- Sean: We’ve expanded our use of machine-learning heavily to build models that help us understand very complex [multifactorial] systems. DOE (Design Of Experiment) was our initial framework. Generically we use a branch of machine-learning called active learning. Antha as a language was designed to implicitly enable the improvement of any sort of experiment or working practice within it, guiding you through deciding what is the factor space that makes up a good working practice the same way you think about the factor space of something like an entire biomanufacturing process. The AnthaOS then makes it very easy to do these high-dimensional investigations, to optimize and characterize the reproducibility of your working practices, rather than only thinking in terms of the biological problem. Because, of course, if the base working practices which you are conducting your experiment with are themselves unreliable, they are contributing to noise and error that propagates to the actual experiment, masking what is actually going on in the system.
Daniela: What is your final goal and at which stage are you today?
- Tim: We envisage a world where all researchers will be able to download other people’s highly optimized and validated working practices at the click of a button, and not have to go back to that Nature paper to try and rework that protocol with the lack of information that is intrinsic of most papers (every scientist knows what it is like to have to spend many weeks trying to optimize somebody else’s protocol!). Then to be able to rapidly assemble any new experiment from these validated elements and automatically execute them on their own equipment, regardless of make or manufacturer.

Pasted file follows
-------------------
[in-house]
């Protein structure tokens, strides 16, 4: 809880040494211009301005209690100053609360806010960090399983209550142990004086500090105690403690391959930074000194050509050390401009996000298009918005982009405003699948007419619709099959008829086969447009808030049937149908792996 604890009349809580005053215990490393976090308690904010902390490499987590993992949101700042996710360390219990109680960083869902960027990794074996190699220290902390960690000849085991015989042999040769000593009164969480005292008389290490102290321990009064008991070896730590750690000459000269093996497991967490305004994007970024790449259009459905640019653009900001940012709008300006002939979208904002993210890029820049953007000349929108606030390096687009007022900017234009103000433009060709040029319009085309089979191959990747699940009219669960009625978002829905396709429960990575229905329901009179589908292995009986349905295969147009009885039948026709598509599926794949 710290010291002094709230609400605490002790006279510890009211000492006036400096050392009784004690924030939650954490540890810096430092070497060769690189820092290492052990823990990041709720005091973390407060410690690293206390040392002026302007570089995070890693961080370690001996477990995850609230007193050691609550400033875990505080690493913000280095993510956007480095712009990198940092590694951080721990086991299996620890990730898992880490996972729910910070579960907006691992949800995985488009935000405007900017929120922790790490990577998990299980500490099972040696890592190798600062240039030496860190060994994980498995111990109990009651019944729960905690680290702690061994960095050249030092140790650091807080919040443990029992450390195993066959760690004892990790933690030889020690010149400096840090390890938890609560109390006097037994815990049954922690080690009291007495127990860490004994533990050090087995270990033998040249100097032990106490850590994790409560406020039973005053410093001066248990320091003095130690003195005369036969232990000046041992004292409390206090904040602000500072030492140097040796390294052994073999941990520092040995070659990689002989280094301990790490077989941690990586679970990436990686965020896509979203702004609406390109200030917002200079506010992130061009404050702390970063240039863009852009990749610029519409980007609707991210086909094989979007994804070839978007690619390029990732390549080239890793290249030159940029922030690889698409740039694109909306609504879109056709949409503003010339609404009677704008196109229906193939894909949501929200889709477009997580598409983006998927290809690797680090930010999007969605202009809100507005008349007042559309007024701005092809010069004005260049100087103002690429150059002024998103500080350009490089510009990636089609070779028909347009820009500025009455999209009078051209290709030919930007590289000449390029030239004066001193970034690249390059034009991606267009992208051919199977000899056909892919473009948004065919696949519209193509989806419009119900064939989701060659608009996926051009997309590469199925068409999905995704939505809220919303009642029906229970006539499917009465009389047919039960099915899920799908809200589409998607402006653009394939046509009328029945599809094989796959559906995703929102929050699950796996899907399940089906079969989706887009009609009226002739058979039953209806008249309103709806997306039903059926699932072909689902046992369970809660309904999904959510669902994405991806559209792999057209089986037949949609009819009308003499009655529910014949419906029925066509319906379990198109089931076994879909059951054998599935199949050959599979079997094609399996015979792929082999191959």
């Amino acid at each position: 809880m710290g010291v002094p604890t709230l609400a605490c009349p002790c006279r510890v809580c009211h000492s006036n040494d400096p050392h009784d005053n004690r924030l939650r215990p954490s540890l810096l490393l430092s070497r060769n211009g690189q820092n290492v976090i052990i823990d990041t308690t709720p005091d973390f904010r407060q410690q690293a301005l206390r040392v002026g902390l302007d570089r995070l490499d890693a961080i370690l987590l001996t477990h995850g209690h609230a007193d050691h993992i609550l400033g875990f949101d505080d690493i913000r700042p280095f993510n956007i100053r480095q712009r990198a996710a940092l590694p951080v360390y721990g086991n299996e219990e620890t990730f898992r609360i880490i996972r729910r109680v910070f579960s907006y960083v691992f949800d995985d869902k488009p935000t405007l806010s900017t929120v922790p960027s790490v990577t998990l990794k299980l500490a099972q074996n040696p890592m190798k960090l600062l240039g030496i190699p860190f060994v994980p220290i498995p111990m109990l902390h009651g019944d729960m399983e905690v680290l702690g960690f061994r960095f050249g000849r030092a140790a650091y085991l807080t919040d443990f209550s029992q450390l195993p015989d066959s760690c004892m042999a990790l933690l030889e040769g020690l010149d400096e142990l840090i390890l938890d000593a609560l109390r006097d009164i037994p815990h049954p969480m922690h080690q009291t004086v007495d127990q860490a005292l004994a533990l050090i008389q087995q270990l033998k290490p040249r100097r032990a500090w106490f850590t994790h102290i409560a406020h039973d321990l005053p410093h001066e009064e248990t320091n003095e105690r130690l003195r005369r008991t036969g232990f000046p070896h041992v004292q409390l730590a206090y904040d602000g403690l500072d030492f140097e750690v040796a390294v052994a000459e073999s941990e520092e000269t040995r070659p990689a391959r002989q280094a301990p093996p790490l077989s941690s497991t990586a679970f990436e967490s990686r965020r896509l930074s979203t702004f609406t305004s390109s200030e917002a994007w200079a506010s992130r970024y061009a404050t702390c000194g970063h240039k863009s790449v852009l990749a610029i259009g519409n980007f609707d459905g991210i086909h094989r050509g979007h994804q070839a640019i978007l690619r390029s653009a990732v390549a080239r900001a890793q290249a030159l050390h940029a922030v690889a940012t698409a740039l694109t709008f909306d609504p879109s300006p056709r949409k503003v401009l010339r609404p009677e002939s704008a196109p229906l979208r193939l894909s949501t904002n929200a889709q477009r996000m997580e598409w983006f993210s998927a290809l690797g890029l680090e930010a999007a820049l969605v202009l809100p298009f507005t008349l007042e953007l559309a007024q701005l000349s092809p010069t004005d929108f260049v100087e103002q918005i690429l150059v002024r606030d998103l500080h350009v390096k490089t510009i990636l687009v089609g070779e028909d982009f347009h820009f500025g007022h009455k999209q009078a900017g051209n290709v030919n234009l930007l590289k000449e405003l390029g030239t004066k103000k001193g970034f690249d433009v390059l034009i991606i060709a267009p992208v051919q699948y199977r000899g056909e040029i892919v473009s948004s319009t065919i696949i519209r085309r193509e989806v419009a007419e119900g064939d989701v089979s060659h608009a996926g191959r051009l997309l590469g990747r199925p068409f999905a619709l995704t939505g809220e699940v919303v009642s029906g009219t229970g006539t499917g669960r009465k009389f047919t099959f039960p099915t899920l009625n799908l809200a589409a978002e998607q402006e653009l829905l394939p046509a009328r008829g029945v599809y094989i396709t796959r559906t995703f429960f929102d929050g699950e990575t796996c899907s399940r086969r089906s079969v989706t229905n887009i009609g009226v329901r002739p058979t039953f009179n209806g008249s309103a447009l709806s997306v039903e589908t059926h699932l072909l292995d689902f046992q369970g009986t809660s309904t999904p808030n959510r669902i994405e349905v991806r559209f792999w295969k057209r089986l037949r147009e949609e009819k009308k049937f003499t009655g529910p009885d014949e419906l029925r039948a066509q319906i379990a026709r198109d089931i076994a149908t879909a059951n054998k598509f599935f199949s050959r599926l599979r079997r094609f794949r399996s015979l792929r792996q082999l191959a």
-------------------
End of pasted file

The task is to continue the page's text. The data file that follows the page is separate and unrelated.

- Sean: A large number of our standard library elements are already published and available today (people are already using the open source version of Antha). An important thing to understand is that what Tim is discussing is our longer term goal. Today, you can describe a working practice in Antha in 5 minutes. It is the same as writing an SOP in English once you are proficient in the language. However, for experimental validation that your SOP is robust and reproducible it does require actually performing/running the experiment and confirming that it is in fact a reliable working practice. This is an important distinction to make. It does not take a massive amount of energy to use Antha in general R&D experimentation, in fact it is already faster than how we work today. However, it does take energy, with real personal and communal benefit as a result, to build a reproducible working practice.
- Tim: The Synthace team is now building libraries of Antha elements and validating those operations in the wet lab in the way Sean describes. This is absolutely central to the way we work.
Daniela: Who are your clients at the moment?
- Tim: The announced clients that we can talk about are Merck (known as MSD in Europe), and Dow AgroSciences, and we are at contract stages with a several other multinationals.
Daniela: What about the academic laboratories? How likely is it that they will start to use this new technology?